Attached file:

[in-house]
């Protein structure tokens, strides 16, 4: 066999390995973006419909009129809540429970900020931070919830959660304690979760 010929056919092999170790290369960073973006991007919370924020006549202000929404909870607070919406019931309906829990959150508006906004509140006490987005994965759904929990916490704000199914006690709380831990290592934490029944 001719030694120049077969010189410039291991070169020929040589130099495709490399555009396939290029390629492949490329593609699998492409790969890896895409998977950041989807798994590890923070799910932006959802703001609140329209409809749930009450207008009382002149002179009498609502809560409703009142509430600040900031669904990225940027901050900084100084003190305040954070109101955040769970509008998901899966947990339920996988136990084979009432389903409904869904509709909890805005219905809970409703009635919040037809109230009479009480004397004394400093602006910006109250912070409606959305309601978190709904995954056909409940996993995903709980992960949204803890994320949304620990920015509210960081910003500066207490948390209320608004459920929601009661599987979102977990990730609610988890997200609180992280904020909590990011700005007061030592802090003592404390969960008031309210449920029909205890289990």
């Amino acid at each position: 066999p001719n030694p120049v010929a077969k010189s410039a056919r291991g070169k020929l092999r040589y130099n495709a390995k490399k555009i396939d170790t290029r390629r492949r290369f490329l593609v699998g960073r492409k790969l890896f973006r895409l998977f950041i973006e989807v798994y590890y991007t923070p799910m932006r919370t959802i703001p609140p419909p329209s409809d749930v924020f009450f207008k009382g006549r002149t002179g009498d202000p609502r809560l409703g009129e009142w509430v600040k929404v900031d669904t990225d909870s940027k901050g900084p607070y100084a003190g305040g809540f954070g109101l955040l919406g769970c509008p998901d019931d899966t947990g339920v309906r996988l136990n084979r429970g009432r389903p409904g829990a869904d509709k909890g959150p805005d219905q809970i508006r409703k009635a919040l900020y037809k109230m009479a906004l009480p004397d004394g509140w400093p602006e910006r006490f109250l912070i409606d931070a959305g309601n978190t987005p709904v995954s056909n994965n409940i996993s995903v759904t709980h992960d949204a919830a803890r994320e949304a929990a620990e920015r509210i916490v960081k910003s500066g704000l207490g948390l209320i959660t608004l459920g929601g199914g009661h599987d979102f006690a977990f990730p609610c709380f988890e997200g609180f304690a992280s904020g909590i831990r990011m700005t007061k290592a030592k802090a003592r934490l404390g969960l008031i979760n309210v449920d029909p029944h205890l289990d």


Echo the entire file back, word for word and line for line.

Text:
[in-house]
């Protein structure tokens, strides 16, 4: 066999390995973006419909009129809540429970900020931070919830959660304690979760 010929056919092999170790290369960073973006991007919370924020006549202000929404909870607070919406019931309906829990959150508006906004509140006490987005994965759904929990916490704000199914006690709380831990290592934490029944 001719030694120049077969010189410039291991070169020929040589130099495709490399555009396939290029390629492949490329593609699998492409790969890896895409998977950041989807798994590890923070799910932006959802703001609140329209409809749930009450207008009382002149002179009498609502809560409703009142509430600040900031669904990225940027901050900084100084003190305040954070109101955040769970509008998901899966947990339920996988136990084979009432389903409904869904509709909890805005219905809970409703009635919040037809109230009479009480004397004394400093602006910006109250912070409606959305309601978190709904995954056909409940996993995903709980992960949204803890994320949304620990920015509210960081910003500066207490948390209320608004459920929601009661599987979102977990990730609610988890997200609180992280904020909590990011700005007061030592802090003592404390969960008031309210449920029909205890289990």
């Amino acid at each position: 066999p001719n030694p120049v010929a077969k010189s410039a056919r291991g070169k020929l092999r040589y130099n495709a390995k490399k555009i396939d170790t290029r390629r492949r290369f490329l593609v699998g960073r492409k790969l890896f973006r895409l998977f950041i973006e989807v798994y590890y991007t923070p799910m932006r919370t959802i703001p609140p419909p329209s409809d749930v924020f009450f207008k009382g006549r002149t002179g009498d202000p609502r809560l409703g009129e009142w509430v600040k929404v900031d669904t990225d909870s940027k901050g900084p607070y100084a003190g305040g809540f954070g109101l955040l919406g769970c509008p998901d019931d899966t947990g339920v309906r996988l136990n084979r429970g009432r389903p409904g829990a869904d509709k909890g959150p805005d219905q809970i508006r409703k009635a919040l900020y037809k109230m009479a906004l009480p004397d004394g509140w400093p602006e910006r006490f109250l912070i409606d931070a959305g309601n978190t987005p709904v995954s056909n994965n409940i996993s995903v759904t709980h992960d949204a919830a803890r994320e949304a929990a620990e920015r509210i916490v960081k910003s500066g704000l207490g948390l209320i959660t608004l459920g929601g199914g009661h599987d979102f006690a977990f990730p609610c709380f988890e997200g609180f304690a992280s904020g909590i831990r990011m700005t007061k290592a030592k802090a003592r934490l404390g969960l008031i979760n309210v449920d029909p029944h205890l289990d």